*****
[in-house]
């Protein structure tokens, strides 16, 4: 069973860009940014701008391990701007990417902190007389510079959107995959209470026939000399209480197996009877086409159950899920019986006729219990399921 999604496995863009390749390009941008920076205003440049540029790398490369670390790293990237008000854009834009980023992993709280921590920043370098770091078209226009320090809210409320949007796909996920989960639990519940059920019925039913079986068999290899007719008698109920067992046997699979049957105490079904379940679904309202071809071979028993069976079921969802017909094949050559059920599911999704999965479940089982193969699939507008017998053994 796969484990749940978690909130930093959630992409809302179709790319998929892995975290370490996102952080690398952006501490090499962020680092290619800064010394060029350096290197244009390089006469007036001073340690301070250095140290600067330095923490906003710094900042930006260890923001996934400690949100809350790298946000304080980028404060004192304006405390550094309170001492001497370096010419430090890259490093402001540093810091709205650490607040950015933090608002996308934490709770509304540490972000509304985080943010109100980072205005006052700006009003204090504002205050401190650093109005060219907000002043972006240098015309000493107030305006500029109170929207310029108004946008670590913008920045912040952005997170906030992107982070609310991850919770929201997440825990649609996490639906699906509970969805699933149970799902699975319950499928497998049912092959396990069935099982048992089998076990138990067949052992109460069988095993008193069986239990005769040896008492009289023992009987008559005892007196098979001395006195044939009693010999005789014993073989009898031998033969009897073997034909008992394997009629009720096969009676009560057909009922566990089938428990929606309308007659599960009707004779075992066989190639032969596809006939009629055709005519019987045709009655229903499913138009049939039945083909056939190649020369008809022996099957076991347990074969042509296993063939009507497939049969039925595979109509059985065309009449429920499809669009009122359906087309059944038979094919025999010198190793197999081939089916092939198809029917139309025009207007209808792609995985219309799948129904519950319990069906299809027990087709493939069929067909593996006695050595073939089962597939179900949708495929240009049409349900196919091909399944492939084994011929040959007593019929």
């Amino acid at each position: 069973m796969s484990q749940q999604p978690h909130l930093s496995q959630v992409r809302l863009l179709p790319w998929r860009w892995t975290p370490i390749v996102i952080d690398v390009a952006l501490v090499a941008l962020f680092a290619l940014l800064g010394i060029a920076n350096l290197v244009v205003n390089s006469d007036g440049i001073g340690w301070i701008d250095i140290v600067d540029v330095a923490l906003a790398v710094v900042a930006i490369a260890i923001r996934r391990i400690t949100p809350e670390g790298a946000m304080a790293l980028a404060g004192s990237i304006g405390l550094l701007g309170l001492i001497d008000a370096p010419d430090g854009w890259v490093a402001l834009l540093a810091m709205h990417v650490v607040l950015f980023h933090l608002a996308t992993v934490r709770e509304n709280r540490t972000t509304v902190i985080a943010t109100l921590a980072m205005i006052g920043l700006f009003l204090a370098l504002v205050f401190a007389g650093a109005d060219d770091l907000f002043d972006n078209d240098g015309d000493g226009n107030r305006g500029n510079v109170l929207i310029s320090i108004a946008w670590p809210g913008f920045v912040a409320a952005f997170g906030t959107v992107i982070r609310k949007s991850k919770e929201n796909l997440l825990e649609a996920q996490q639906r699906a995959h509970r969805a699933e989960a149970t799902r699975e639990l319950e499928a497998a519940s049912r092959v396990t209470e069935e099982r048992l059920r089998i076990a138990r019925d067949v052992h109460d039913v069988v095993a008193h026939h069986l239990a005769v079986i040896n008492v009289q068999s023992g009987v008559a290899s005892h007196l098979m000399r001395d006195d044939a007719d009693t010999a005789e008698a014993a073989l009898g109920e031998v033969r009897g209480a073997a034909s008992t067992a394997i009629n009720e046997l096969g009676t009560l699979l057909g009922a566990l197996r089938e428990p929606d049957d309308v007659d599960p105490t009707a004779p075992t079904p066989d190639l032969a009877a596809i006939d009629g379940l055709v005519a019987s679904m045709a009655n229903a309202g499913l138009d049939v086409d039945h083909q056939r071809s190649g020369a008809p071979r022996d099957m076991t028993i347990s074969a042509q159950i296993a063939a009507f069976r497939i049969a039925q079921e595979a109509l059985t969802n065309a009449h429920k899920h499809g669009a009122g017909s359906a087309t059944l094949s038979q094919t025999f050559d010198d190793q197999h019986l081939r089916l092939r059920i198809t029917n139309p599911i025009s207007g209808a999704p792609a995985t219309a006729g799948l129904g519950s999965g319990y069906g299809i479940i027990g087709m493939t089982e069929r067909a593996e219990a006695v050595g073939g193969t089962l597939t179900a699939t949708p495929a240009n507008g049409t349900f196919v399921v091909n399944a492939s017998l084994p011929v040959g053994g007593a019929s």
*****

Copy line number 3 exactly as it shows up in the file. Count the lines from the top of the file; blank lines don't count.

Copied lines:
């Amino acid at each position: 069973m796969s484990q749940q999604p978690h909130l930093s496995q959630v992409r809302l863009l179709p790319w998929r860009w892995t975290p370490i390749v996102i952080d690398v390009a952006l501490v090499a941008l962020f680092a290619l940014l800064g010394i060029a920076n350096l290197v244009v205003n390089s006469d007036g440049i001073g340690w301070i701008d250095i140290v600067d540029v330095a923490l906003a790398v710094v900042a930006i490369a260890i923001r996934r391990i400690t949100p809350e670390g790298a946000m304080a790293l980028a404060g004192s990237i304006g405390l550094l701007g309170l001492i001497d008000a370096p010419d430090g854009w890259v490093a402001l834009l540093a810091m709205h990417v650490v607040l950015f980023h933090l608002a996308t992993v934490r709770e509304n709280r540490t972000t509304v902190i985080a943010t109100l921590a980072m205005i006052g920043l700006f009003l204090a370098l504002v205050f401190a007389g650093a109005d060219d770091l907000f002043d972006n078209d240098g015309d000493g226009n107030r305006g500029n510079v109170l929207i310029s320090i108004a946008w670590p809210g913008f920045v912040a409320a952005f997170g906030t959107v992107i982070r609310k949007s991850k919770e929201n796909l997440l825990e649609a996920q996490q639906r699906a995959h509970r969805a699933e989960a149970t799902r699975e639990l319950e499928a497998a519940s049912r092959v396990t209470e069935e099982r048992l059920r089998i076990a138990r019925d067949v052992h109460d039913v069988v095993a008193h026939h069986l239990a005769v079986i040896n008492v009289q068999s023992g009987v008559a290899s005892h007196l098979m000399r001395d006195d044939a007719d009693t010999a005789e008698a014993a073989l009898g109920e031998v033969r009897g209480a073997a034909s008992t067992a394997i009629n009720e046997l096969g009676t009560l699979l057909g009922a566990l197996r089938e428990p929606d049957d309308v007659d599960p105490t009707a004779p075992t079904p066989d190639l032969a009877a596809i006939d009629g379940l055709v005519a019987s679904m045709a009655n229903a309202g499913l138009d049939v086409d039945h083909q056939r071809s190649g020369a008809p071979r022996d099957m076991t028993i347990s074969a042509q159950i296993a063939a009507f069976r497939i049969a039925q079921e595979a109509l059985t969802n065309a009449h429920k899920h499809g669009a009122g017909s359906a087309t059944l094949s038979q094919t025999f050559d010198d190793q197999h019986l081939r089916l092939r059920i198809t029917n139309p599911i025009s207007g209808a999704p792609a995985t219309a006729g799948l129904g519950s999965g319990y069906g299809i479940i027990g087709m493939t089982e069929r067909a593996e219990a006695v050595g073939g193969t089962l597939t179900a699939t949708p495929a240009n507008g049409t349900f196919v399921v091909n399944a492939s017998l084994p011929v040959g053994g007593a019929s």